The US Copyright Group (USCG) has sued more than 16,000 people this year for sharing movies online, with the lawsuits all based on anonymous IP addresses—but it has yet to actually name a single defendant. When an ISP looks up the subscriber name associated with an IP address, USCG doesn't immediately add that name to its lawsuit; it sends out a settlement letter, asking the person to pay a few thousand dollars in order not to be sued.
How long can this go on before the lawyers either have to sue or stop threatening to sue? Not long. Federal Judge Rosemary Collyer, who oversees several of these cases in the DC District Court, wants to see action. In March 2010, USCG brought cases for the films Far Cry and The Steam Experiment, and Collyer set an initial deadline to name defendants in July, later extended to November 18. When November 18 came along, USCG asked the judge to extend their time again… for nearly five years.
The request stems from the fact that ISP Time Warner had earlier complained about the cost of processing all these lookups. As a result, Time Warner only has to do 28 USCG lookups each month—and those are split between the two separate cases. In the Far Cry case, for instance, this means that USCG will only learn the identities of 14 people each month. With almost 800 IP addresses to look up in the Far Cry case alone, this could take 58 months to resolve, and the lawyers want that entire length of time before they have to name anyone in a federal lawsuit.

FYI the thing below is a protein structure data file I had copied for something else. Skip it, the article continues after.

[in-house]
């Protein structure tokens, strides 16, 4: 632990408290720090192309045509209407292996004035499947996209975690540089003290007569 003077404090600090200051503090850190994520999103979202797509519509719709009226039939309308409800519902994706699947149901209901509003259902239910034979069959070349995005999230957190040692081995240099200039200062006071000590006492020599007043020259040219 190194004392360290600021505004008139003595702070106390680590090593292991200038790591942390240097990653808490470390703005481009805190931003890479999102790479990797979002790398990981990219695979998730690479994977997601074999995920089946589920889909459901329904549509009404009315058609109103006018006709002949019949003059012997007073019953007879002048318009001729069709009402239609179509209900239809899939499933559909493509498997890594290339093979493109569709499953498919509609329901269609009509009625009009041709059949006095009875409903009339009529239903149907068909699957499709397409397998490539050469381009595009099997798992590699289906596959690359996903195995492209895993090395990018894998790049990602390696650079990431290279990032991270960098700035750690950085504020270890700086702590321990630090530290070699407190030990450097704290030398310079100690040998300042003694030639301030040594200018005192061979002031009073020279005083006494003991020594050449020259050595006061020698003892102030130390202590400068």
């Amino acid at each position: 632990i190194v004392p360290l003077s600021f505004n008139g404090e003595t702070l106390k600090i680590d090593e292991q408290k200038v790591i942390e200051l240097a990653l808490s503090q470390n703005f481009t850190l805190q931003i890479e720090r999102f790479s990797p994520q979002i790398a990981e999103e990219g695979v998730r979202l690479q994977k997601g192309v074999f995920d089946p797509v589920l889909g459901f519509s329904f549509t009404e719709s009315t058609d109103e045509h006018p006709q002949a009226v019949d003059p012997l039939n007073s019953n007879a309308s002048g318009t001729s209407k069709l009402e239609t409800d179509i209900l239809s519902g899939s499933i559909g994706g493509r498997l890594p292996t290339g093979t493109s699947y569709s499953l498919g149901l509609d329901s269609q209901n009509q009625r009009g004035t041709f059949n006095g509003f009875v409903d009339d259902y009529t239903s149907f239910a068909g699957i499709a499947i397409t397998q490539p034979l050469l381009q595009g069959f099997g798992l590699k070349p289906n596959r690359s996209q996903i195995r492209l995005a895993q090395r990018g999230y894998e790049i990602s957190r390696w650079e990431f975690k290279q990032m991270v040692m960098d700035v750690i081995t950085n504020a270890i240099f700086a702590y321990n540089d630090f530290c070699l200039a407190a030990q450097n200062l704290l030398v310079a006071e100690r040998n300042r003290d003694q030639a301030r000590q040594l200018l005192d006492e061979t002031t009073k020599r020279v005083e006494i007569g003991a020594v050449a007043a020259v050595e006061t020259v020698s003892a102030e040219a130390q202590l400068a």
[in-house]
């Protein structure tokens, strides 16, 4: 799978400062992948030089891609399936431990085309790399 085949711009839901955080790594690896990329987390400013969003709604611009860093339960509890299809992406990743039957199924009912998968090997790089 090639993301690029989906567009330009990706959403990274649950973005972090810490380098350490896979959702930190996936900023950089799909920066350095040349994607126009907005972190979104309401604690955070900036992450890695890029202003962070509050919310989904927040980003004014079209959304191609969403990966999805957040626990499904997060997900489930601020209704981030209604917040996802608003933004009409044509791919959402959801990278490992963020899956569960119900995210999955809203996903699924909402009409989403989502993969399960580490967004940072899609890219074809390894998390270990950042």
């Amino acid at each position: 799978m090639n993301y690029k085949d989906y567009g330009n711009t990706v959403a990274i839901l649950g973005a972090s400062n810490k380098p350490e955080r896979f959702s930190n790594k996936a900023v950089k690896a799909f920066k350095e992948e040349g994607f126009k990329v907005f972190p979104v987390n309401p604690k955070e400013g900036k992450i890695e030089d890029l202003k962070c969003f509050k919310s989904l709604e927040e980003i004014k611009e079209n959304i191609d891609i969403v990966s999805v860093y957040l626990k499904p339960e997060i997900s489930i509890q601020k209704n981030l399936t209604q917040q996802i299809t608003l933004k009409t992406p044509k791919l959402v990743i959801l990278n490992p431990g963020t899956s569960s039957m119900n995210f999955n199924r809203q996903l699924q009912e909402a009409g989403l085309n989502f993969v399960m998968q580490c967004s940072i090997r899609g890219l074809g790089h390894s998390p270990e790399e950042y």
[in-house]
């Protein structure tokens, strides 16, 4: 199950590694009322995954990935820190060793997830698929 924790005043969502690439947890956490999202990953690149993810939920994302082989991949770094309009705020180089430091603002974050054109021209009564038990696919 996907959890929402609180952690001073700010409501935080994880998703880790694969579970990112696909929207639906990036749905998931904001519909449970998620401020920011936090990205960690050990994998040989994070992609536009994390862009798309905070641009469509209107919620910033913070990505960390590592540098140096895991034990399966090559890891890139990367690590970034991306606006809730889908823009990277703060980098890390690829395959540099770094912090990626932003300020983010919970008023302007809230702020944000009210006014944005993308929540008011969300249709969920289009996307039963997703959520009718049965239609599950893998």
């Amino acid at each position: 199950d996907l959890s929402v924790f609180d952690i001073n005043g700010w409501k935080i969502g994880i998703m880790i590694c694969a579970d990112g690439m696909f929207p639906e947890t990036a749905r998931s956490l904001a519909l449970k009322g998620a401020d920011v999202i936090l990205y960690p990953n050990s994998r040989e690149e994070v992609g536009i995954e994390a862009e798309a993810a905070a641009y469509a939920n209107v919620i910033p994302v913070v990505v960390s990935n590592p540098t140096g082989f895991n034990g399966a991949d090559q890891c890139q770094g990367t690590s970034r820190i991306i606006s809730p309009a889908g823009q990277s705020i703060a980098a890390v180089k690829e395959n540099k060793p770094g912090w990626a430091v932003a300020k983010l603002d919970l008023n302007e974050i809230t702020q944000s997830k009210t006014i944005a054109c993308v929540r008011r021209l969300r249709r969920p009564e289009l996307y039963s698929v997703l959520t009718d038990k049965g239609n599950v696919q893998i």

Collyer is having none of it. "The request is patently unfair and prejudicial to all John Does who have been identified by an ISP," she wrote on Friday.
Instead of five years, USCG has until December 6 to name those it wants to sue (and it can only sue those it believes the court has personal jurisdiction over). The order only applies to the IP addresses for which ISPs have provided a name; those IP addresses that have yet to be looked up are exempt, but Collyer has no intention of letting the whole process drag out for years when accused file-swappers are already filling her docket on a daily basis with complaints about jurisdiction. If USCG has the names, it needs to act.
One attorney representing file-sharing defendants told Ars this weekend that the order was "what it looks like when a judge starts to lose her patience," and that Collyer wants USCG to "sh-- or get off the pot." Another attorney called it a "step up or step off" order.
Since USCG already knows most of the names behind the 4,577 Far Cry and the 1,653 Steam Experiment IP addresses, we should—finally—know within weeks who it actually intends to sue in these cases.
Sunday, November 21, 2010
"Put up or shut up" time for US Copyright Group